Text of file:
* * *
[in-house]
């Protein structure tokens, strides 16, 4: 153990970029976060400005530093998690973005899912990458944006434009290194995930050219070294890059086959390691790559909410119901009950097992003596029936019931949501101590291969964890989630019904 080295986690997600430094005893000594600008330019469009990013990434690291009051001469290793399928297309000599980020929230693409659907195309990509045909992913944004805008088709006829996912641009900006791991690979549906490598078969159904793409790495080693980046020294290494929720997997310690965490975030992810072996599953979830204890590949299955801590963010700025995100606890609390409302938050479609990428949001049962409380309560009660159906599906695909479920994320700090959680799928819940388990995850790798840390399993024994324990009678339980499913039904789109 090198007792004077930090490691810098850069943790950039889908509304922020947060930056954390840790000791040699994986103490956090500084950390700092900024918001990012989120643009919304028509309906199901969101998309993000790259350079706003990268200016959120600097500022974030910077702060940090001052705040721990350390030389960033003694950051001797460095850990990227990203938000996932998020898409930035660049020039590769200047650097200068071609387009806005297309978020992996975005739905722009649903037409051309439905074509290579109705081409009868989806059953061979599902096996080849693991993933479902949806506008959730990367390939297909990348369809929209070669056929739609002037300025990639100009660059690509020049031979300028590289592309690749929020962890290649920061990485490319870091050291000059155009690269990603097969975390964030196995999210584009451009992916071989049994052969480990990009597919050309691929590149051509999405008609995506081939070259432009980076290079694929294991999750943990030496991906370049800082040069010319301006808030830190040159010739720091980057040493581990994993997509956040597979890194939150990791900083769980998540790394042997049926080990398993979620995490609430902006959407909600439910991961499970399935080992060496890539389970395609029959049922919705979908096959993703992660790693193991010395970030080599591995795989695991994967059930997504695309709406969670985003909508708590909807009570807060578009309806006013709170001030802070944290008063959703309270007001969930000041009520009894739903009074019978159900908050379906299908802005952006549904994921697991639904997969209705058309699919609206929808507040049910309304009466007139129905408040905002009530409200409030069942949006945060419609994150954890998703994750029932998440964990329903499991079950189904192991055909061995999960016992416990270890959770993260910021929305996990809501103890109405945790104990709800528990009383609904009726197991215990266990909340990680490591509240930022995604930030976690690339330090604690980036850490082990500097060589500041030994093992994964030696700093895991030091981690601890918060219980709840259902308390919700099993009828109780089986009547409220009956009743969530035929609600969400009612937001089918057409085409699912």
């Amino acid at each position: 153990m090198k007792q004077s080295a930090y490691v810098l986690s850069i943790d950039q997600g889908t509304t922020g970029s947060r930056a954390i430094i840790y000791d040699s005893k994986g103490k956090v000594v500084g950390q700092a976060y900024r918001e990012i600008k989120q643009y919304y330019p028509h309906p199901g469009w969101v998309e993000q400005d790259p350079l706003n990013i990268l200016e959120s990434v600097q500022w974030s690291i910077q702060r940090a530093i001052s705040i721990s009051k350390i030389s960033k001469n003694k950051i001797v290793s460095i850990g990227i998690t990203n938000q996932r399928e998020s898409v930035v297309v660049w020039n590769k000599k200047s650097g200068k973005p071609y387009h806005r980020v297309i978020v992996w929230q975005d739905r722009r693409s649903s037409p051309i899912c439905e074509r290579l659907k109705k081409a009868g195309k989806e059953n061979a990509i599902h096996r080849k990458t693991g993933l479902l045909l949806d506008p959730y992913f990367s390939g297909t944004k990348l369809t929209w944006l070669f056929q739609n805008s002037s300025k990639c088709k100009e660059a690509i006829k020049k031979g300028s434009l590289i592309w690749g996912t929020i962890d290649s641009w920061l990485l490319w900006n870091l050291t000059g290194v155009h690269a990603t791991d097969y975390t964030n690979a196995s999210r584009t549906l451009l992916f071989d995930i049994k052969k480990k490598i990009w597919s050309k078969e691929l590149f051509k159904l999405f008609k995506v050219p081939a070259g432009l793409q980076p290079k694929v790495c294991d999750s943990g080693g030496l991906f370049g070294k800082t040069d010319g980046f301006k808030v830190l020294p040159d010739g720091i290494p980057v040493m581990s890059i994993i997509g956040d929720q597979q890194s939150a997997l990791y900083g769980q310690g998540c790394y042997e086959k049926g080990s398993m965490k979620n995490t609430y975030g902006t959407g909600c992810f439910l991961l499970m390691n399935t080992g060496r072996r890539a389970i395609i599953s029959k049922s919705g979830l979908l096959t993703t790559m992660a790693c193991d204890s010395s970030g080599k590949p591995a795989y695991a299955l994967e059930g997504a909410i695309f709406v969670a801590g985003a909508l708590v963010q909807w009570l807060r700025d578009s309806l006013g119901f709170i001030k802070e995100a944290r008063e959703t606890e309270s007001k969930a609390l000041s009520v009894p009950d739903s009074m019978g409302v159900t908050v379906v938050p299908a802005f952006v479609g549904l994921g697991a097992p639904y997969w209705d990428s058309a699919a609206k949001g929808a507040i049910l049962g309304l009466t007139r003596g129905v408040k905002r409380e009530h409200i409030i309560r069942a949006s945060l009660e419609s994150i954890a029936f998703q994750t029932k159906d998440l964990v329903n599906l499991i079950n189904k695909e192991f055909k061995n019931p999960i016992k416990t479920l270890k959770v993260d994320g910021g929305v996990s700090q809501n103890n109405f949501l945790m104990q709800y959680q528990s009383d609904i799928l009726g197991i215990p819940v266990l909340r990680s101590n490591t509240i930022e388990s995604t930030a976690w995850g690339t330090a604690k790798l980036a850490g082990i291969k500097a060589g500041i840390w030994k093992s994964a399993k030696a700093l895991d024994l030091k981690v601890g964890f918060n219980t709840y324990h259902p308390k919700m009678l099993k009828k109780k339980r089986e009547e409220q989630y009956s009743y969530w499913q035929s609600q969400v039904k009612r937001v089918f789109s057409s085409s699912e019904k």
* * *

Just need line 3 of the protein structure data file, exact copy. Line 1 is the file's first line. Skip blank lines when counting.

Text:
């Amino acid at each position: 153990m090198k007792q004077s080295a930090y490691v810098l986690s850069i943790d950039q997600g889908t509304t922020g970029s947060r930056a954390i430094i840790y000791d040699s005893k994986g103490k956090v000594v500084g950390q700092a976060y900024r918001e990012i600008k989120q643009y919304y330019p028509h309906p199901g469009w969101v998309e993000q400005d790259p350079l706003n990013i990268l200016e959120s990434v600097q500022w974030s690291i910077q702060r940090a530093i001052s705040i721990s009051k350390i030389s960033k001469n003694k950051i001797v290793s460095i850990g990227i998690t990203n938000q996932r399928e998020s898409v930035v297309v660049w020039n590769k000599k200047s650097g200068k973005p071609y387009h806005r980020v297309i978020v992996w929230q975005d739905r722009r693409s649903s037409p051309i899912c439905e074509r290579l659907k109705k081409a009868g195309k989806e059953n061979a990509i599902h096996r080849k990458t693991g993933l479902l045909l949806d506008p959730y992913f990367s390939g297909t944004k990348l369809t929209w944006l070669f056929q739609n805008s002037s300025k990639c088709k100009e660059a690509i006829k020049k031979g300028s434009l590289i592309w690749g996912t929020i962890d290649s641009w920061l990485l490319w900006n870091l050291t000059g290194v155009h690269a990603t791991d097969y975390t964030n690979a196995s999210r584009t549906l451009l992916f071989d995930i049994k052969k480990k490598i990009w597919s050309k078969e691929l590149f051509k159904l999405f008609k995506v050219p081939a070259g432009l793409q980076p290079k694929v790495c294991d999750s943990g080693g030496l991906f370049g070294k800082t040069d010319g980046f301006k808030v830190l020294p040159d010739g720091i290494p980057v040493m581990s890059i994993i997509g956040d929720q597979q890194s939150a997997l990791y900083g769980q310690g998540c790394y042997e086959k049926g080990s398993m965490k979620n995490t609430y975030g902006t959407g909600c992810f439910l991961l499970m390691n399935t080992g060496r072996r890539a389970i395609i599953s029959k049922s919705g979830l979908l096959t993703t790559m992660a790693c193991d204890s010395s970030g080599k590949p591995a795989y695991a299955l994967e059930g997504a909410i695309f709406v969670a801590g985003a909508l708590v963010q909807w009570l807060r700025d578009s309806l006013g119901f709170i001030k802070e995100a944290r008063e959703t606890e309270s007001k969930a609390l000041s009520v009894p009950d739903s009074m019978g409302v159900t908050v379906v938050p299908a802005f952006v479609g549904l994921g697991a097992p639904y997969w209705d990428s058309a699919a609206k949001g929808a507040i049910l049962g309304l009466t007139r003596g129905v408040k905002r409380e009530h409200i409030i309560r069942a949006s945060l009660e419609s994150i954890a029936f998703q994750t029932k159906d998440l964990v329903n599906l499991i079950n189904k695909e192991f055909k061995n019931p999960i016992k416990t479920l270890k959770v993260d994320g910021g929305v996990s700090q809501n103890n109405f949501l945790m104990q709800y959680q528990s009383d609904i799928l009726g197991i215990p819940v266990l909340r990680s101590n490591t509240i930022e388990s995604t930030a976690w995850g690339t330090a604690k790798l980036a850490g082990i291969k500097a060589g500041i840390w030994k093992s994964a399993k030696a700093l895991d024994l030091k981690v601890g964890f918060n219980t709840y324990h259902p308390k919700m009678l099993k009828k109780k339980r089986e009547e409220q989630y009956s009743y969530w499913q035929s609600q969400v039904k009612r937001v089918f789109s057409s085409s699912e019904k």